Entrepreneur & Investor.
Entrepreneur & Investor.

Issue #91: Buffett on Smokestack Companies

NOTE: this was a past issue of my weekly newsletter, Timeless Gems. Join my free mailing list so you don’t miss out on future issues.

Today’s gem is this snippet from a 1979 article where Buffett discusses smokestack companies and a peculiar interaction with an executive at one such company:

Great lessons in this snippet. A couple of thoughts…

1) Capital-intensive businesses

Software businesses can be smokestack companies too. One of the biggest myths of all time is that all software businesses are “asset-light”. Software businesses can very much be capital-intensive with their assets requiring frequent replacement/upgrades.

Buffett’s remarks about retaining capital to build more capacity, just to meet competition, have been echoed in the book Capital Returns. This applies to software companies as well, it puts them in a prisoner’s dilemma situation like this (ending up in the red box):

I wrote more about capex in software businesses here, and how we avoid this lose-lose situation in our software investments at Atlasview.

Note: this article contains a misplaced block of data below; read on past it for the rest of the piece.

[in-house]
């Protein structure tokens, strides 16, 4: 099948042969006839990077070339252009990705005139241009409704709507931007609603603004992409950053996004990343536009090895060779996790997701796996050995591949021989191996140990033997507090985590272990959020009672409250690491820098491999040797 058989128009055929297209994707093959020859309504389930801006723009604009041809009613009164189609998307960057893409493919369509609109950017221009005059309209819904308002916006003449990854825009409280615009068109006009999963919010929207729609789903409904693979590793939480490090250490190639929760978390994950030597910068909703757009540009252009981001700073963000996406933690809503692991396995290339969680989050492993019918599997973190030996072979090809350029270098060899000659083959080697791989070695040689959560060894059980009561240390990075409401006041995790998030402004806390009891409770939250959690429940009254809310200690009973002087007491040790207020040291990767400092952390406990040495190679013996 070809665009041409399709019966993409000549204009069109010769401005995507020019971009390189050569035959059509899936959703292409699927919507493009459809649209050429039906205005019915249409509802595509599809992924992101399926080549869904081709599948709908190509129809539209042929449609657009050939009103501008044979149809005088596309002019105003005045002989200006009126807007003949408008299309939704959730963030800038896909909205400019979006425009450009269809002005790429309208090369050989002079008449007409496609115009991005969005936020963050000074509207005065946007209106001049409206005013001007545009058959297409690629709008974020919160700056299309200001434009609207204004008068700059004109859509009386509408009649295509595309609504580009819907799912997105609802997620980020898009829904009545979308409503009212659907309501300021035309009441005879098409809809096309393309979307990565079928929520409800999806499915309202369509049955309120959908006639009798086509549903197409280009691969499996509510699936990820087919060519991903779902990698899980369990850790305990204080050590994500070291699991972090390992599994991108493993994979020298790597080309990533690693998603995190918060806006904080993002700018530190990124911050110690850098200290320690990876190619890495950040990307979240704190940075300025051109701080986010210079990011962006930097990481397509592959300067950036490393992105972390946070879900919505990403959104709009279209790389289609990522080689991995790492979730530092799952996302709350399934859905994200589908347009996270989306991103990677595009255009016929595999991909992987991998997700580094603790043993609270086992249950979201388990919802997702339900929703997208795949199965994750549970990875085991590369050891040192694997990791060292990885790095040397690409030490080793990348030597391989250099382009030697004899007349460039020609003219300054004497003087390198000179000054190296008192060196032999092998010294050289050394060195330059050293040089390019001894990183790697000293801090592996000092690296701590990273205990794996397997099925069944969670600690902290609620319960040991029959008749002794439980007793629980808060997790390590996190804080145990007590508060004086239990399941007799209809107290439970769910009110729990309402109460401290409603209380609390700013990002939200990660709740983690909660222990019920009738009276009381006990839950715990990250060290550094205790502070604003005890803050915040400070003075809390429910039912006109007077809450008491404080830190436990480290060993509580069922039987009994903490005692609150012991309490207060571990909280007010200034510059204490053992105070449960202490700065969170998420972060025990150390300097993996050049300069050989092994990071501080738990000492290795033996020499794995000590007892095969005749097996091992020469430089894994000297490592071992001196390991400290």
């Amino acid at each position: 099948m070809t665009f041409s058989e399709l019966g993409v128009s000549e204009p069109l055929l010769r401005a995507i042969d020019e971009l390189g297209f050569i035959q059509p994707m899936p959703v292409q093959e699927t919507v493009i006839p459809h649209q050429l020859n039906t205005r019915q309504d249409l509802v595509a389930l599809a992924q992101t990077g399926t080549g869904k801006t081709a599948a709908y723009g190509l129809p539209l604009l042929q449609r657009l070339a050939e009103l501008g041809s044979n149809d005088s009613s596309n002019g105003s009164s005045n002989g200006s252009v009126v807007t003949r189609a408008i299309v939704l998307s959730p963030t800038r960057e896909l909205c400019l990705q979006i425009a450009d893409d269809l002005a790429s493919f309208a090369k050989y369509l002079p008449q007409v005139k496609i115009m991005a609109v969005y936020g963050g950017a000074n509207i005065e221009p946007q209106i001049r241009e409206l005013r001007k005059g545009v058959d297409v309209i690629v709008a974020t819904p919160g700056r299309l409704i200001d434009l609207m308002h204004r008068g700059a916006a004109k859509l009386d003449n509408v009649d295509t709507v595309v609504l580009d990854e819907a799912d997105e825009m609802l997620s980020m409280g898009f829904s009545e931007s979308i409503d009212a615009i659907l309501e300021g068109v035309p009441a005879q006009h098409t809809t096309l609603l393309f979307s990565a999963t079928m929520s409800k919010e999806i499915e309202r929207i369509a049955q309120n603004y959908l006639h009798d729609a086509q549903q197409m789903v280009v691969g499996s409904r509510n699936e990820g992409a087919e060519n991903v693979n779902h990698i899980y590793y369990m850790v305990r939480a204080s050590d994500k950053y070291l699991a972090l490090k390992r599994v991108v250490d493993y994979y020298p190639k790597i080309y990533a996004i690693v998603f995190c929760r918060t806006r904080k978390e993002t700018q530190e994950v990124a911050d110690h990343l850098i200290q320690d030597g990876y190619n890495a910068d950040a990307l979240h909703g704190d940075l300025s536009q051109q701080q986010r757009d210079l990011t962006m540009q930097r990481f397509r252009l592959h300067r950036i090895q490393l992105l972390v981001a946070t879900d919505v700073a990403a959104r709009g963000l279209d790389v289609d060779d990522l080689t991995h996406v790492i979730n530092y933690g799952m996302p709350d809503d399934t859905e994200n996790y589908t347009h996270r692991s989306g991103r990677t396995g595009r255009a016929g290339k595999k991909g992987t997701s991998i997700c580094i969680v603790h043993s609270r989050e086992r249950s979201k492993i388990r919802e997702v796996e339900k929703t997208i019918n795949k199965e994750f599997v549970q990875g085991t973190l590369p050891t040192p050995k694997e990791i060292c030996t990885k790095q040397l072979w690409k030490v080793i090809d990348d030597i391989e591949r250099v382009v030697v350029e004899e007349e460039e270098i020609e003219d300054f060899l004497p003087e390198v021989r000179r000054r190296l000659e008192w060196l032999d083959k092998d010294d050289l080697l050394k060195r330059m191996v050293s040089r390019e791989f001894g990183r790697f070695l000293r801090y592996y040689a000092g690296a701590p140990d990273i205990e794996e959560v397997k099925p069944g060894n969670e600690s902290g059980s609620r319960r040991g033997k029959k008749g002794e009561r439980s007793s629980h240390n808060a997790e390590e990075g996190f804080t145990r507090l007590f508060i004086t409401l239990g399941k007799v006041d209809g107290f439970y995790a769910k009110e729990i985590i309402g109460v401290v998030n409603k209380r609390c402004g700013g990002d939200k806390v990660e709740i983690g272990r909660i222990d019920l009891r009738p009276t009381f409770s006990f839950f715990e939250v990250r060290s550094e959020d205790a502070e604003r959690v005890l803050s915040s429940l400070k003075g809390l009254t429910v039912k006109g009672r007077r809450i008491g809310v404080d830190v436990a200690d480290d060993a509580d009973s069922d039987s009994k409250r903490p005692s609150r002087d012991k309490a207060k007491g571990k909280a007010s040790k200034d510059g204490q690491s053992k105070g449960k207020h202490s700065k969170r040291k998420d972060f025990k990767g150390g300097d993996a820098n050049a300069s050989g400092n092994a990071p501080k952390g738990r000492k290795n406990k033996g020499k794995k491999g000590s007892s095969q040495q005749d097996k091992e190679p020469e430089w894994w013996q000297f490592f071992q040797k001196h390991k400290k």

2) Management returning capital

Management is seldom incentivized to return capital back to shareholders. It’s rare to see management teams that are skilled in capital allocation (there are exceptions, like Autozone). As the executive in the snippet remarks “that’s not what they’re there to do”.

Management always benefits from running a bigger business. Bigger business means bigger salaries, bonuses, perks, bragging rights, etc. Faced with the option of returning capital or spending it on questionable projects that have even the slimmest chance to grow the business, they are incentivized to choose the latter. Even if reinvesting into growth destroys shareholder value, management will always try to rationalize it to avoid giving the money back.

This is one of the reasons I prefer control investing – I get to decide how the capital is allocated.